Sophie Edington and Libby Trickett set new world records.
|France’s Alain Bernard in the
controversial suit [AFP]
Top swimming officials are to have talks with manufacturers next month after a cascade of world records have been set using bodysuits.
From the United States to Australia via Eindhoven, 11 world records have been set since February 16 in Speedo’s new LZR Racer bodysuit.
Frenchman Alain Bernard demolished the old sprint freestyle order in Eindhoven, breaking three world records in the space of three days in the Speedo suit.
With the Beijing Olympics looming in August, coaches and officials are worried the swimming world could be split into those who have access to the $550 suit and those who do not.
The latter could miss out because the suit may not be immediately available to all or because their national federations are contracted to other manufacturers.
Swimming’s world governing body Fina approved the suit last year but has called for the meeting with manufacturers during next month’s world short-course championships in Manchester.
Cornel Marculescu, executive director of Lausanne-based FINA, said there were two main issues: the thickness of the suit and availability.
Marculescu told SwimNews there were concerns about buoyancy issues.
“We have to review this. But there is no scientific test to say if a suit supports performance,” he said.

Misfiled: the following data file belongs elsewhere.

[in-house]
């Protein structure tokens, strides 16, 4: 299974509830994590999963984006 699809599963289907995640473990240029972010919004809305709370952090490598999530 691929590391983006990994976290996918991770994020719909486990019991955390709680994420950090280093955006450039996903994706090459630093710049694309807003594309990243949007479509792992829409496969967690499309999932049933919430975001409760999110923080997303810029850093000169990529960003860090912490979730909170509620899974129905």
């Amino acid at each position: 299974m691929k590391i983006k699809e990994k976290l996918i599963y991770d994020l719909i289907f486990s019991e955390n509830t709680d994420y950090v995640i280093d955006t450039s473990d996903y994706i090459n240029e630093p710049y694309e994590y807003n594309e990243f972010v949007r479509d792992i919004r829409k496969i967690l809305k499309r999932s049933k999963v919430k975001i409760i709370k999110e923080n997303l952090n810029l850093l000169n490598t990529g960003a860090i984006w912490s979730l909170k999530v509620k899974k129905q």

“The number one priority is that all suits are made available to everyone at the moment of launch. Any innovation should be available to everybody.”
Bodysuits caused controversy from their genesis about a decade ago, with arguments over whether they broke rules outlawing buoyancy.
Fina gave the green light in 2000.
Massive sums are poured into the technology of suit development.
The Speedo suit boasts stabilising supports to maintain body position, panels to give a streamlined shape and reduce drag, and a strong, light fabric to reduce muscle oscillation and skin vibration.
Other manufacturers offer suits with special properties of their own and they too have had their successes, including victories at these championships.
Arena, with world and Olympic champion Laure Manaudou in their line-up, launched their new R-Evolution suit in Eindhoven, and adidas, the brand once worn by the mighty Ian Thorpe, will unveil their new suit shortly.
Bernard’s French federation is contracted to rival manufacturer Tyr but, like some other federations, allows swimmers to make their own choice of suit.